Storm Over the Pacific

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Storm Over the Pacific
Directed byShūe Matsubayashi
Written by
  • Shinobu Hashimoto
  • Takeo Kunihiro
Produced byTomoyuki Tanaka
CinematographyKazuo Yamada
Edited byKôichi Iwashita
Music byIkuma Dan
Distributed byToho
Release date
  • April 26, 1960 (1960-04-26)[1]
Running time
118 minutes

Storm Over the Pacific (ハワイ・ミッドウェイ大海空戦 太平洋の嵐, Hawai Middouei daikaikusen: Taiheiyo no arashi) (literally, Hawaii-Midway Battle of the Sea and Sky: Storm in the Pacific Ocean) is a 1960 Eastmancolor Japanese war film directed by Shūe Matsubayashi. The story is an account of a young Japanese bombardier, Lt. Koji Kitami (Yosuke Natsuki) stationed aboard the Hiryu and his participation in two battles in the Pacific during World War II, the attack on Pearl Harbor and the Battle of Midway.

Storm Over the Pacific was the first color widescreen war film from Toho Studios. The film was made by many of the same individuals behind the Godzilla franchise, such as producer Tomoyuki Tanaka, special effects director Eiji Tsuburaya, and assistant special effects director Teruyoshi Nakano. Storm Over the Pacific was released in 1961 in the United States in a dubbed and abridged 98 minute version produced by Hugo Grimaldi as I Bombed Pearl Harbor.[2]

Some special effects scenes were later incorporated as stock footage in the 1976 film Midway (which also stars Toshirō Mifune).


In 1941, Lt. Koji Kitami (Yosuke Natsuki) is a young Japanese bombardier, stationed aboard the Hiryu. On 1 December 1941, a Japanese fleet of 30 warships sails for Hawaii. When diplomatic negotiations in Washington fail, the task force commander, Adm. Tamon Yamaguchi (Toshiro Mifune) receives orders to attack Pearl Harbor. On December 7, the surprise attack is carried out successfully.

Following the attack on Pearl Harbor, Koji returns to Japan and his childhood sweetheart, Keiko (Misa Uehara). Although deeply in love with Keiko, Koji fears that marriage will make him less worthy as a naval officer.

His faith in his leaders and his country remains strong through the successful campaigns of the early war, but is severely shaken by the disastrous events during the Battle of Midway, learning that reports back to the homeland are lies. In the battle, his carrier Hiryu is attacked by U.S. dive bombers and badly damaged. High-ranking officers order the ship abandoned, but rather than leave it as a prize of war, a Japanese destroyer is given instructions to sink the carrier. As the Hiryu goes down, Koji and others give a final salute.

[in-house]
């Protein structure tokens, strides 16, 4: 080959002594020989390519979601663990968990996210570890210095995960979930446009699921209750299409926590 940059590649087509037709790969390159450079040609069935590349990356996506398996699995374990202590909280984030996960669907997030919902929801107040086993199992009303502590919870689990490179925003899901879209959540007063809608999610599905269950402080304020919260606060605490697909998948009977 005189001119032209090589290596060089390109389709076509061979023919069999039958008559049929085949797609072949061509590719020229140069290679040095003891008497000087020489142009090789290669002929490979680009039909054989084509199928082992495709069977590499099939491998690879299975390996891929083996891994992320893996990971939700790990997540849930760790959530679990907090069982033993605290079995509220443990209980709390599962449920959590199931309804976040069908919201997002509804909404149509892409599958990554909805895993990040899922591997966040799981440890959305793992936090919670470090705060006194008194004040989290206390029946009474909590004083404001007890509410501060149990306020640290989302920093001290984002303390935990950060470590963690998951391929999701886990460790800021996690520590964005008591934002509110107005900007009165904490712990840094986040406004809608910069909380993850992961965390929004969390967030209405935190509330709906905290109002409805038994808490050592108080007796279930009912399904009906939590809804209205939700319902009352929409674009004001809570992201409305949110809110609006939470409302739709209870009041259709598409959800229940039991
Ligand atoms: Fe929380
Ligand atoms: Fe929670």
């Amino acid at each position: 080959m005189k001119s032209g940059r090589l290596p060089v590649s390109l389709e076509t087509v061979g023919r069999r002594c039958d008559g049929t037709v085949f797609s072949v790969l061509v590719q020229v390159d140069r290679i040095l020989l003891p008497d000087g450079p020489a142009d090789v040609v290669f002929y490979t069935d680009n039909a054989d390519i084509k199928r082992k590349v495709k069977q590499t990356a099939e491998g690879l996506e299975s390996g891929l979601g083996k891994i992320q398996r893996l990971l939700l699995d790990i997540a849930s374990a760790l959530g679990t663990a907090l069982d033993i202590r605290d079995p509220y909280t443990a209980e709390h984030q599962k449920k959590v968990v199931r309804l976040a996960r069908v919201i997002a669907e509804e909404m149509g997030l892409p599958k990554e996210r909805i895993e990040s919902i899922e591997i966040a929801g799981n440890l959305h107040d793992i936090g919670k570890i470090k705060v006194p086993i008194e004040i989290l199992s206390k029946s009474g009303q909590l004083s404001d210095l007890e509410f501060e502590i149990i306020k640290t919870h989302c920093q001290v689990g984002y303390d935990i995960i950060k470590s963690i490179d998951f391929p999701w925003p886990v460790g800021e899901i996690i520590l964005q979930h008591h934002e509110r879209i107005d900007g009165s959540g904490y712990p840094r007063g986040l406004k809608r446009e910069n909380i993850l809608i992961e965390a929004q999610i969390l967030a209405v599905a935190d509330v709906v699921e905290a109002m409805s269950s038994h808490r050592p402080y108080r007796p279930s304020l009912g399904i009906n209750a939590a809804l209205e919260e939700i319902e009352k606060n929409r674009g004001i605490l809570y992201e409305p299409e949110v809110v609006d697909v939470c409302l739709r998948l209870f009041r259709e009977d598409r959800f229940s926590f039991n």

Actor Role
Yosuke Natsuki Lt. Koji Kitami
Toshiro Mifune Tamon Yamaguchi
Makoto Sato Lt. Matsuura
Kōji Tsuruta Lt. Tomonari
Misa Uehara Keiko
Takashi Shimura Tosaku
Jun Tazaki Hiryu Captain Tomeo Kaku
Akihiko Hirata Officer
Hiroshi Koizumi Pilot
Susumu Fujita Isoroku Yamamoto


Film historian Stephen Pendo in Aviation in the Cinema (1985) noted Storm Over the Pacific heavily utilized models to create realistic battle scenes.[3] The special effects were supervised by Eiji Tsuburaya who was renown for his work in numerous 1950s and 1960s Japanese horror and science fiction films.[4] During his 50-year career as a special effects director, Tsuburaya worked on approximately 250 films in total.[5]

In World War II, Tsuburaya had created the realistic attack scenes in Hawai Mare oki kaisen (The War at Sea from Hawaii to Malaya) (1942) that depicted the Pearl Harbor attacks. The same model scene was reprised for Storm Over the Pacific.[6] Tsuburaya and his special effects team created 136 ship models for Storm Over the Pacific, including Japanese aircraft carrier Akagi and USS Yorktown aircraft carriers, 11 and 13 metres respectively. The 1/16th scale models of ships were shot in a large water tank.[7]

The miniature photography in Storm Over the Pacific was subsequently re-used in a number of later films, including Midway (1976) and the Japanese films Admiral Yamamoto (1968) and The Imperial Navy (1981).[8]


When Storm Over the Pacific was released, it met with critical approvals and was widely recognized as "telling the other side" or giving the Japanese perspective of World War II in the Pacific. Film historians Jack Hardwick and Ed Schnepf, however, dismissed the English version, I Bombed Pearl Harbor (1961) as poorly dubbed and with the predominance of "miniatures", as a pallid rival to Tora! Tora! Tora! (1970).[9]



  1. ^ "Hawaii Midway ocean air combat Pacific Ocean of storm.", 30 May 2009. Retrieved: 23 May 2016.
  2. ^ "Hugo Grimaldi." Internet Movie Database. Retrieved: 23 May 2016.
  3. ^ Pendo 1985, p. 222.
  4. ^ Taylor, Al. "The Man Who Made Godzilla Famous." Fantastic Films and Other Imaginative Media, January 1980, p. 19.
  5. ^ Ragone 2014, p. 169.
  6. ^ Anderson 1982, p. 131.
  7. ^ Tam et al. 2014, p. 130.
  8. ^ "Review: 'Storm Over the Pacific' (1960).", 29 November 2015. Retrieved: 23 May 2016.
  9. ^ Hardwick and Schnepf 1989, p. 55.


  • Anderson, Joseph L. The Japanese Film: Art and Industry. Princeton, New Jersey: Princeton University Press, 1982. ISBN 978-0-6910-0792-2.
  • Hardwick, Jack and Ed Schnepf. "A Viewer's Guide to Aviation Movies". The Making of the Great Aviation Films, General Aviation Series, Volume 2, 1989.
  • Pendo, Stephen. Aviation in the Cinema. Lanham, Maryland: Scarecrow Press, 1985. ISBN 0-8-1081-746-2.
  • Ragone, August. Eiji Tsuburaya: Master of Monsters. San Francisco, California: Chronicle Books, 2014, first edition 2007. ISBN 978-0-8118-6078-9.
  • Tam, King-fai, Timothy Y. Tsu and Sandra Wilson, eds. Chinese and Japanese Films on the Second World War. London: routledge, 2014. ISBN 978-1-1387-9103-9.

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